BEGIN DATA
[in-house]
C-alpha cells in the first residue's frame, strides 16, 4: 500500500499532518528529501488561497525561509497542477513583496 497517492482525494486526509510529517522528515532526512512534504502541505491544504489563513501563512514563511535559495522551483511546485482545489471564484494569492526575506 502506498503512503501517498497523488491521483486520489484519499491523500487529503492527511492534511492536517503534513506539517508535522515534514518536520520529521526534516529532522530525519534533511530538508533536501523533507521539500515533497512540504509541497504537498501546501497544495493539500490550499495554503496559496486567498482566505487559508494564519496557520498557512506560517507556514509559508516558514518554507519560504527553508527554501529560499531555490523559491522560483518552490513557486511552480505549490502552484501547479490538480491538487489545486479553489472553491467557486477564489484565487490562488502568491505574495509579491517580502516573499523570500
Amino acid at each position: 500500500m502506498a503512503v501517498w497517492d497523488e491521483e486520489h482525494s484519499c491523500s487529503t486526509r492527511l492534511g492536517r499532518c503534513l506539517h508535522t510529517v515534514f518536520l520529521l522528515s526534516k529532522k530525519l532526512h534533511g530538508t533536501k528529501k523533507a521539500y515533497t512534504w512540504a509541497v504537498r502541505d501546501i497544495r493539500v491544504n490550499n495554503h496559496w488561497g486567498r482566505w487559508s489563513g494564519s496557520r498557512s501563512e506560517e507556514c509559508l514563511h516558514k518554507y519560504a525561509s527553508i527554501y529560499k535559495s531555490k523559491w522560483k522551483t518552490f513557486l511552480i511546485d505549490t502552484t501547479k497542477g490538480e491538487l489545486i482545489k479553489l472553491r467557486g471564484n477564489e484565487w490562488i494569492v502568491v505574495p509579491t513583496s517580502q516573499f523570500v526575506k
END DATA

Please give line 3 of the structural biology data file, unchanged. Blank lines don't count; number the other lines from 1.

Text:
Amino acid at each position: 500500500m502506498a503512503v501517498w497517492d497523488e491521483e486520489h482525494s484519499c491523500s487529503t486526509r492527511l492534511g492536517r499532518c503534513l506539517h508535522t510529517v515534514f518536520l520529521l522528515s526534516k529532522k530525519l532526512h534533511g530538508t533536501k528529501k523533507a521539500y515533497t512534504w512540504a509541497v504537498r502541505d501546501i497544495r493539500v491544504n490550499n495554503h496559496w488561497g486567498r482566505w487559508s489563513g494564519s496557520r498557512s501563512e506560517e507556514c509559508l514563511h516558514k518554507y519560504a525561509s527553508i527554501y529560499k535559495s531555490k523559491w522560483k522551483t518552490f513557486l511552480i511546485d505549490t502552484t501547479k497542477g490538480e491538487l489545486i482545489k479553489l472553491r467557486g471564484n477564489e484565487w490562488i494569492v502568491v505574495p509579491t513583496s517580502q516573499f523570500v526575506k